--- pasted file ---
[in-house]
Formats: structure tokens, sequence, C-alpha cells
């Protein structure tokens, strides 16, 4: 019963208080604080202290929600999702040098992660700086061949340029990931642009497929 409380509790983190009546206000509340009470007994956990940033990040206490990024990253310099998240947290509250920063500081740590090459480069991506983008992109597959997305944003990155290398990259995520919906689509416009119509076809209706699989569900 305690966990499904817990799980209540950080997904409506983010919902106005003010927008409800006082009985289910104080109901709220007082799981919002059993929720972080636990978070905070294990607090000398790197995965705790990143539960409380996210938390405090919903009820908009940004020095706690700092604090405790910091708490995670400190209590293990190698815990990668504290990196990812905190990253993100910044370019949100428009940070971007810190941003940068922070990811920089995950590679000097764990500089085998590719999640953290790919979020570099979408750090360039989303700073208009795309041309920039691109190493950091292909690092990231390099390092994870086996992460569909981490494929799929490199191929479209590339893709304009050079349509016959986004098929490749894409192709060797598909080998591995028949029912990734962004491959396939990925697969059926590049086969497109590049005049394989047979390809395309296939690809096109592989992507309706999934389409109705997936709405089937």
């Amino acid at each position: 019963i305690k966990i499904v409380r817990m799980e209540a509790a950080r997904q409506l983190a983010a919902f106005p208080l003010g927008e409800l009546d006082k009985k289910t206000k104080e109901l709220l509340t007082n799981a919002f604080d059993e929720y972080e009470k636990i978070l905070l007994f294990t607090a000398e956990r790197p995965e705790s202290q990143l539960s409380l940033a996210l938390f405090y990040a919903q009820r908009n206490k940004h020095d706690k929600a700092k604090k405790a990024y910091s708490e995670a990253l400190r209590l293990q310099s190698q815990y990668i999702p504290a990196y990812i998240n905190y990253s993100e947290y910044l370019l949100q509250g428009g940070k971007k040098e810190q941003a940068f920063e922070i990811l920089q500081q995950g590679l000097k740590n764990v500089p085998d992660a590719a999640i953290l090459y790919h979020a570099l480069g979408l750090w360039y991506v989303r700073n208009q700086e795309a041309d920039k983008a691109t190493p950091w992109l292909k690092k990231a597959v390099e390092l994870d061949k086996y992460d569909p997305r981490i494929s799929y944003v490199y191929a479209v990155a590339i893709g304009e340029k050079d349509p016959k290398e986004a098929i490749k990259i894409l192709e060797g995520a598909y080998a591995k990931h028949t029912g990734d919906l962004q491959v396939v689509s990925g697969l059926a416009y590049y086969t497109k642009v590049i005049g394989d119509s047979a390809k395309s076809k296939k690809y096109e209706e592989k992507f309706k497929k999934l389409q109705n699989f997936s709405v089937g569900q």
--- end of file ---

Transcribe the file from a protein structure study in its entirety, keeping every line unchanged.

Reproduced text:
[in-house]
Formats: structure tokens, sequence, C-alpha cells
């Protein structure tokens, strides 16, 4: 019963208080604080202290929600999702040098992660700086061949340029990931642009497929 409380509790983190009546206000509340009470007994956990940033990040206490990024990253310099998240947290509250920063500081740590090459480069991506983008992109597959997305944003990155290398990259995520919906689509416009119509076809209706699989569900 305690966990499904817990799980209540950080997904409506983010919902106005003010927008409800006082009985289910104080109901709220007082799981919002059993929720972080636990978070905070294990607090000398790197995965705790990143539960409380996210938390405090919903009820908009940004020095706690700092604090405790910091708490995670400190209590293990190698815990990668504290990196990812905190990253993100910044370019949100428009940070971007810190941003940068922070990811920089995950590679000097764990500089085998590719999640953290790919979020570099979408750090360039989303700073208009795309041309920039691109190493950091292909690092990231390099390092994870086996992460569909981490494929799929490199191929479209590339893709304009050079349509016959986004098929490749894409192709060797598909080998591995028949029912990734962004491959396939990925697969059926590049086969497109590049005049394989047979390809395309296939690809096109592989992507309706999934389409109705997936709405089937």
């Amino acid at each position: 019963i305690k966990i499904v409380r817990m799980e209540a509790a950080r997904q409506l983190a983010a919902f106005p208080l003010g927008e409800l009546d006082k009985k289910t206000k104080e109901l709220l509340t007082n799981a919002f604080d059993e929720y972080e009470k636990i978070l905070l007994f294990t607090a000398e956990r790197p995965e705790s202290q990143l539960s409380l940033a996210l938390f405090y990040a919903q009820r908009n206490k940004h020095d706690k929600a700092k604090k405790a990024y910091s708490e995670a990253l400190r209590l293990q310099s190698q815990y990668i999702p504290a990196y990812i998240n905190y990253s993100e947290y910044l370019l949100q509250g428009g940070k971007k040098e810190q941003a940068f920063e922070i990811l920089q500081q995950g590679l000097k740590n764990v500089p085998d992660a590719a999640i953290l090459y790919h979020a570099l480069g979408l750090w360039y991506v989303r700073n208009q700086e795309a041309d920039k983008a691109t190493p950091w992109l292909k690092k990231a597959v390099e390092l994870d061949k086996y992460d569909p997305r981490i494929s799929y944003v490199y191929a479209v990155a590339i893709g304009e340029k050079d349509p016959k290398e986004a098929i490749k990259i894409l192709e060797g995520a598909y080998a591995k990931h028949t029912g990734d919906l962004q491959v396939v689509s990925g697969l059926a416009y590049y086969t497109k642009v590049i005049g394989d119509s047979a390809k395309s076809k296939k690809y096109e209706e592989k992507f309706k497929k999934l389409q109705n699989f997936s709405v089937g569900q």